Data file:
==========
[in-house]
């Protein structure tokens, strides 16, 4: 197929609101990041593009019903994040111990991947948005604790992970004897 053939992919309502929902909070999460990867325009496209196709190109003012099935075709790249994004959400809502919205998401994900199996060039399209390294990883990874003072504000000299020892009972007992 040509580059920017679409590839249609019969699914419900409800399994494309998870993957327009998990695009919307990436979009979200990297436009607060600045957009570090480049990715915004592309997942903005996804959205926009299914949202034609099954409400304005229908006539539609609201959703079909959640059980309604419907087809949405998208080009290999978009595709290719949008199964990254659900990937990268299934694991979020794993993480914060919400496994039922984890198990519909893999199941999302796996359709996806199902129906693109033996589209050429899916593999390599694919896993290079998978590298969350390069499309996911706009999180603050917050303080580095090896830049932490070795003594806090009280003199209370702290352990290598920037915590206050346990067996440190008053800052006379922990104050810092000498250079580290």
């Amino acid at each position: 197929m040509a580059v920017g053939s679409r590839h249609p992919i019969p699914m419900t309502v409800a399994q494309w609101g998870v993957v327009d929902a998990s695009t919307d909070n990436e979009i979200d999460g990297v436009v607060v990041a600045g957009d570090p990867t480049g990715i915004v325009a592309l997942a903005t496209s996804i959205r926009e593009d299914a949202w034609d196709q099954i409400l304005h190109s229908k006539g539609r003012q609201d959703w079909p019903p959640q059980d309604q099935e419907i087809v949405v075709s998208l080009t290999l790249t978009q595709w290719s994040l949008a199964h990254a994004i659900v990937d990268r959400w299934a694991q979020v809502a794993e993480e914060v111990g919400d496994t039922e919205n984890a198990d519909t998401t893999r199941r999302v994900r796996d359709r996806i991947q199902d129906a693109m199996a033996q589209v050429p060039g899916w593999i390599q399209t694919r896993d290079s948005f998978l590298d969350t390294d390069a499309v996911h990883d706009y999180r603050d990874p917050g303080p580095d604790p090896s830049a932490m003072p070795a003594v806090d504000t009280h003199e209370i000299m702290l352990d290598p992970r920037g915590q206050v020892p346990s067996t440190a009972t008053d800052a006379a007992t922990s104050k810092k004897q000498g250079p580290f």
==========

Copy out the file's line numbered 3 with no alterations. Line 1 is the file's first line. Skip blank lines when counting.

């Amino acid at each position: 197929m040509a580059v920017g053939s679409r590839h249609p992919i019969p699914m419900t309502v409800a399994q494309w609101g998870v993957v327009d929902a998990s695009t919307d909070n990436e979009i979200d999460g990297v436009v607060v990041a600045g957009d570090p990867t480049g990715i915004v325009a592309l997942a903005t496209s996804i959205r926009e593009d299914a949202w034609d196709q099954i409400l304005h190109s229908k006539g539609r003012q609201d959703w079909p019903p959640q059980d309604q099935e419907i087809v949405v075709s998208l080009t290999l790249t978009q595709w290719s994040l949008a199964h990254a994004i659900v990937d990268r959400w299934a694991q979020v809502a794993e993480e914060v111990g919400d496994t039922e919205n984890a198990d519909t998401t893999r199941r999302v994900r796996d359709r996806i991947q199902d129906a693109m199996a033996q589209v050429p060039g899916w593999i390599q399209t694919r896993d290079s948005f998978l590298d969350t390294d390069a499309v996911h990883d706009y999180r603050d990874p917050g303080p580095d604790p090896s830049a932490m003072p070795a003594v806090d504000t009280h003199e209370i000299m702290l352990d290598p992970r920037g915590q206050v020892p346990s067996t440190a009972t008053d800052a006379a007992t922990s104050k810092k004897q000498g250079p580290f």